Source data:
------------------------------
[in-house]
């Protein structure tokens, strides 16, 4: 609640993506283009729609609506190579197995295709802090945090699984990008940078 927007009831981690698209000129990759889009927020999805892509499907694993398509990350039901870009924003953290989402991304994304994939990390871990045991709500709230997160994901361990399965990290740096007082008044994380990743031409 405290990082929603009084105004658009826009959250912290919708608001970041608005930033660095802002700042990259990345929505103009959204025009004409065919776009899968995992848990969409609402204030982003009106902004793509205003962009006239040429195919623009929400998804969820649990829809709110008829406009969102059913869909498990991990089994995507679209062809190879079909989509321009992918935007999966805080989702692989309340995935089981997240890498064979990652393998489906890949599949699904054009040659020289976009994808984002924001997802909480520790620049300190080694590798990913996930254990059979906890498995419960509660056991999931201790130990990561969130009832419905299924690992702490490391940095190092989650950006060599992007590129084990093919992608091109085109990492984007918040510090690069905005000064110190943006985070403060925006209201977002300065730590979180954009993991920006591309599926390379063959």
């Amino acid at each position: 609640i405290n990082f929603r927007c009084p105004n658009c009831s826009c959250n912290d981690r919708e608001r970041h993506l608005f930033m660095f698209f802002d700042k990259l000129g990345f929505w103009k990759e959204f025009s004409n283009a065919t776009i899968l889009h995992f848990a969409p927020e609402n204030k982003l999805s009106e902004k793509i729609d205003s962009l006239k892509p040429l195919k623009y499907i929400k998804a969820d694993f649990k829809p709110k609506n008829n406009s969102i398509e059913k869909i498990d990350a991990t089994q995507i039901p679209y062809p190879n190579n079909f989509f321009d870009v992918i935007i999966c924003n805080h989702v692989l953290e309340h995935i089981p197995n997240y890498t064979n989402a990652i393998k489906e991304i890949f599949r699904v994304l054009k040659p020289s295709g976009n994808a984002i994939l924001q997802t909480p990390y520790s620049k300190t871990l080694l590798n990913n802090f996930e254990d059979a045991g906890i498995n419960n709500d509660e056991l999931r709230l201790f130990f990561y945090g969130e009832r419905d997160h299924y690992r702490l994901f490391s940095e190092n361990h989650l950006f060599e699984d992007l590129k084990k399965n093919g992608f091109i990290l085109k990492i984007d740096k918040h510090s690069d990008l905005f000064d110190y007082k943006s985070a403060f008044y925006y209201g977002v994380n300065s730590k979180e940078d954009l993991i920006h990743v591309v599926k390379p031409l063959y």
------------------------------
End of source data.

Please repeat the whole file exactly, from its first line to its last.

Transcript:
[in-house]
């Protein structure tokens, strides 16, 4: 609640993506283009729609609506190579197995295709802090945090699984990008940078 927007009831981690698209000129990759889009927020999805892509499907694993398509990350039901870009924003953290989402991304994304994939990390871990045991709500709230997160994901361990399965990290740096007082008044994380990743031409 405290990082929603009084105004658009826009959250912290919708608001970041608005930033660095802002700042990259990345929505103009959204025009004409065919776009899968995992848990969409609402204030982003009106902004793509205003962009006239040429195919623009929400998804969820649990829809709110008829406009969102059913869909498990991990089994995507679209062809190879079909989509321009992918935007999966805080989702692989309340995935089981997240890498064979990652393998489906890949599949699904054009040659020289976009994808984002924001997802909480520790620049300190080694590798990913996930254990059979906890498995419960509660056991999931201790130990990561969130009832419905299924690992702490490391940095190092989650950006060599992007590129084990093919992608091109085109990492984007918040510090690069905005000064110190943006985070403060925006209201977002300065730590979180954009993991920006591309599926390379063959």
């Amino acid at each position: 609640i405290n990082f929603r927007c009084p105004n658009c009831s826009c959250n912290d981690r919708e608001r970041h993506l608005f930033m660095f698209f802002d700042k990259l000129g990345f929505w103009k990759e959204f025009s004409n283009a065919t776009i899968l889009h995992f848990a969409p927020e609402n204030k982003l999805s009106e902004k793509i729609d205003s962009l006239k892509p040429l195919k623009y499907i929400k998804a969820d694993f649990k829809p709110k609506n008829n406009s969102i398509e059913k869909i498990d990350a991990t089994q995507i039901p679209y062809p190879n190579n079909f989509f321009d870009v992918i935007i999966c924003n805080h989702v692989l953290e309340h995935i089981p197995n997240y890498t064979n989402a990652i393998k489906e991304i890949f599949r699904v994304l054009k040659p020289s295709g976009n994808a984002i994939l924001q997802t909480p990390y520790s620049k300190t871990l080694l590798n990913n802090f996930e254990d059979a045991g906890i498995n419960n709500d509660e056991l999931r709230l201790f130990f990561y945090g969130e009832r419905d997160h299924y690992r702490l994901f490391s940095e190092n361990h989650l950006f060599e699984d992007l590129k084990k399965n093919g992608f091109i990290l085109k990492i984007d740096k918040h510090s690069d990008l905005f000064d110190y007082k943006s985070a403060f008044y925006y209201g977002v994380n300065s730590k979180e940078d954009l993991i920006h990743v591309v599926k390379p031409l063959y």